WASHINGTON -- The Supreme Court, ending its term in a bitter fight over its duty to respect its own past precedents, gave prosecutors broad freedom yesterday to seek death sentences by making direct, emotional appeals to jurors for sympathy for murder victims and their families.
Overruling two recent precedents, one in a Maryland case four years ago, the other in a South Carolina case just two years ago, the court's conservative majority said the Constitution would no longer bar prosecutors in capital cases from spelling out in vivid detail "the human cost of the crime" to justify the death penalty.
The ruling -- a major victory for the emerging "victims' rights movement" -- frees prosecutors to describe graphically the good qualities of the murder victim, and to spell out the pain that the survivors have gone through because of the crime. That may not bear on the murderer or on the crime, but it does bear on the "harm caused," the court majority said, so it will be allowed.
The Bush administration was so strongly in favor of that kind of evidence that Attorney General Richard L. Thornburgh had gone to the court to argue personally for the result that emerged yesterday.
The court's majority had put a routine Tennessee case on a rapid-decision track as a test of its willingness to cast aside two 5-4 rulings against the use of so-called "victim impact evidence" before juries deciding for or against a death penalty. That case did not even raise the issue of whether the two past precedents should be overturned, so the court majority added that issue for the lawyers to argue.
In the Tennessee case, a prosecutor had told the jurors that a 3-year-old boy, who was stabbed repeatedly -- but survived -- and watched while his mother and little sister were murdered, would some day grow up and would "want to know what type of justice was done."
That kind of plea, the court ruled 6-3, will no longer be forbidden by the Constitution's Eighth Amendment -- the ban on cruel and unusual punishment that had led the court earlier to forbid "victim impact evidence" during sentencing hearings after a murder conviction. The 1987 decision had nullified a Maryland law permitting such evidence.
One of the precedents overturned yesterday was Booth vs. Maryland, a 1987 decision blocking the death sentence of John "Ace" Booth of Pimlico for murdering two of his neighbors. The other was Gathers vs. South Carolina, a 1989 ruling.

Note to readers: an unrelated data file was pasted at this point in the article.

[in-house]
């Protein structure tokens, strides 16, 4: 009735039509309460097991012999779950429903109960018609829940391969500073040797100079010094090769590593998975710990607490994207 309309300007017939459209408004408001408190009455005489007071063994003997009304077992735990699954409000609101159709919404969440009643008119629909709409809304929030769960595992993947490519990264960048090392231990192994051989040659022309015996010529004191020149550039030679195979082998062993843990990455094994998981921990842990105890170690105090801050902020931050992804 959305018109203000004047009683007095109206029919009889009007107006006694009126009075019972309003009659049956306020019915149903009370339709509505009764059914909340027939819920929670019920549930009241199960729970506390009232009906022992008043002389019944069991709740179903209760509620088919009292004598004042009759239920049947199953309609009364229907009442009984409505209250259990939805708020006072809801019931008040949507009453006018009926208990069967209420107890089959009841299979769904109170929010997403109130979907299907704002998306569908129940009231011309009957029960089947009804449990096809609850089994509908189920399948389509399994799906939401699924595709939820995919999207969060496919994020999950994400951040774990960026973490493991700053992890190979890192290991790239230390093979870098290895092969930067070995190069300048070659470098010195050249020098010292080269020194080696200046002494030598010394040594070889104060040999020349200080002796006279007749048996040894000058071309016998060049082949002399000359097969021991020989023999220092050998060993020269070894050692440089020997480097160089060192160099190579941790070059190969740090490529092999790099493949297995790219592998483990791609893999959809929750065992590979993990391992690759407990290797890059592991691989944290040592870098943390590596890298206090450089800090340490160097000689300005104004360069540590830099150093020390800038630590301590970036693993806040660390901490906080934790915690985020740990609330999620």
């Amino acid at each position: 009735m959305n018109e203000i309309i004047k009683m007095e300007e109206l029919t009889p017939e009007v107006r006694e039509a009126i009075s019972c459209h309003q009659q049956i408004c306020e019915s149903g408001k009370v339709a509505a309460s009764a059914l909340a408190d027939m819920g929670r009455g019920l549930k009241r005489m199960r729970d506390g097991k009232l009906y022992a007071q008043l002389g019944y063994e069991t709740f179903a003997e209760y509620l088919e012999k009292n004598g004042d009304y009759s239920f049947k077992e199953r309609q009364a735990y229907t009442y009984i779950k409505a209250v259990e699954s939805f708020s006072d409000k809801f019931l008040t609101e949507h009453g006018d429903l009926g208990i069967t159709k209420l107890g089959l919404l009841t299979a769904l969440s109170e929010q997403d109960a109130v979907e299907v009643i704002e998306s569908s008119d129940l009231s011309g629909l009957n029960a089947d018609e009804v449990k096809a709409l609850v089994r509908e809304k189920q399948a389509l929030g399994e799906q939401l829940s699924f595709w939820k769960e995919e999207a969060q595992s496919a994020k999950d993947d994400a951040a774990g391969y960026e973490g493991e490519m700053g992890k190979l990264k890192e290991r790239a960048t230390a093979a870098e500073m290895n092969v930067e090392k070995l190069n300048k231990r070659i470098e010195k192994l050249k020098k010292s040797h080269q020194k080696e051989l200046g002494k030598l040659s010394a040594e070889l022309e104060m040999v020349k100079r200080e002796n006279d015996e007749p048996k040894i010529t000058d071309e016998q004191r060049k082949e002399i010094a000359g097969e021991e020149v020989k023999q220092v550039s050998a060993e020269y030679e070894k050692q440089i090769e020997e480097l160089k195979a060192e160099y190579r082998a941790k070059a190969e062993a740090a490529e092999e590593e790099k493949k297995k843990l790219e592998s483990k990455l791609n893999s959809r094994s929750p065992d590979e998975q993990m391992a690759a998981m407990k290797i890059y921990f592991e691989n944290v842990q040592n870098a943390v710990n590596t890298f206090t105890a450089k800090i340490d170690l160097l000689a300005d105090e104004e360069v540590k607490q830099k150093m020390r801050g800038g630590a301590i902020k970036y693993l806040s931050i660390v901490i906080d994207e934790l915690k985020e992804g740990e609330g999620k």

In Baltimore, State's Attorney Stuart O. Simms said his office would review its policy now that the court has handed down its ruling. Any use of "victim-impact" statements will be made after discussions between prosecutors and members of the victim's family, he said.
Ara Crowe, head of the trial division for the State's Attorney's Office, who had tried the case of John Booth in which victim impact evidence was used, and then barred by the Supreme Court, said, "We felt all along that it was something that should have been admissible and, needless to say, we were disappointed when it was ruled inadmissible."
However, Jerome S. Deise, who heads the death penalty unit of the Maryland Public Defender's office, said the decision would allow the use of evidence that focuses on the emotional impact of a murder, rather than on the murder itself. "The question, of course, is relevance," he said.
Two changes in the Supreme Court's membership -- the arrivals of Justices Anthony M. Kennedy and David H. Souter -- made the difference. Both of them joined the opinion by Chief Justice William H. Rehnquist in the Tennessee case, as did Justices Sandra Day O'Connor, Antonin Scalia and Byron R. White.
Justice John Paul Stevens, usually an unemotional member of the bench in public, spoke with evident passion against the ruling from the bench for nine minutes -- longer than it took Justice Rehnquist to announce the ruling. Reading from his dissenting opinion, Justice Stevens bluntly accused the majority nTC of giving in to political pressure. He called that a "great tragedy."
Justice Thurgood Marshall, in a dissenting opinion he did not read, said the "majority ominously suggests that an even more extensive upheaval of this court's precedents may be in store. . . . Power, not reason, is the new currency of this court's decision-making."
The release of the court's ruling provided a dramatic moment on which the court ended its term.
In the case of a convicted murderer, Pervis Tyrone Payne, the chief justice said, his defense lawyer had been allowed to put before the jury evidence that had nothing to do with "the circumstances of Payne's brutal crimes," so it was constitutionally permissible to let the jury hear "poignant" information about "some of the harm that Payne's killing had caused."
The ruling came in the case of Payne vs. Tennessee (No. 90-5721).
Pervis Tyrone Payne, a "borderline retarded" black man, was given two death sentences for the stabbing murders of a 28-year-old mother, Charisse Christopher, and her 2-year-old daughter, Lacie, in their apartment in Millington, Tenn., June 27, 1987.
The woman's 3 1/2 -year-old son, Nicholas, was stabbed repeatedly in the same assault but survived and witnessed the other assaults.
At the sentencing hearing, a prosecutor urged the death penalty for Payne, saying that the jury's sentence would provide "the answer" to the little boy's wondering -- when he grows up -- "what type of justice was done." Another prosecutor dramatically stabbed a picture of the little boy with a butcher knife -- the murder weapon.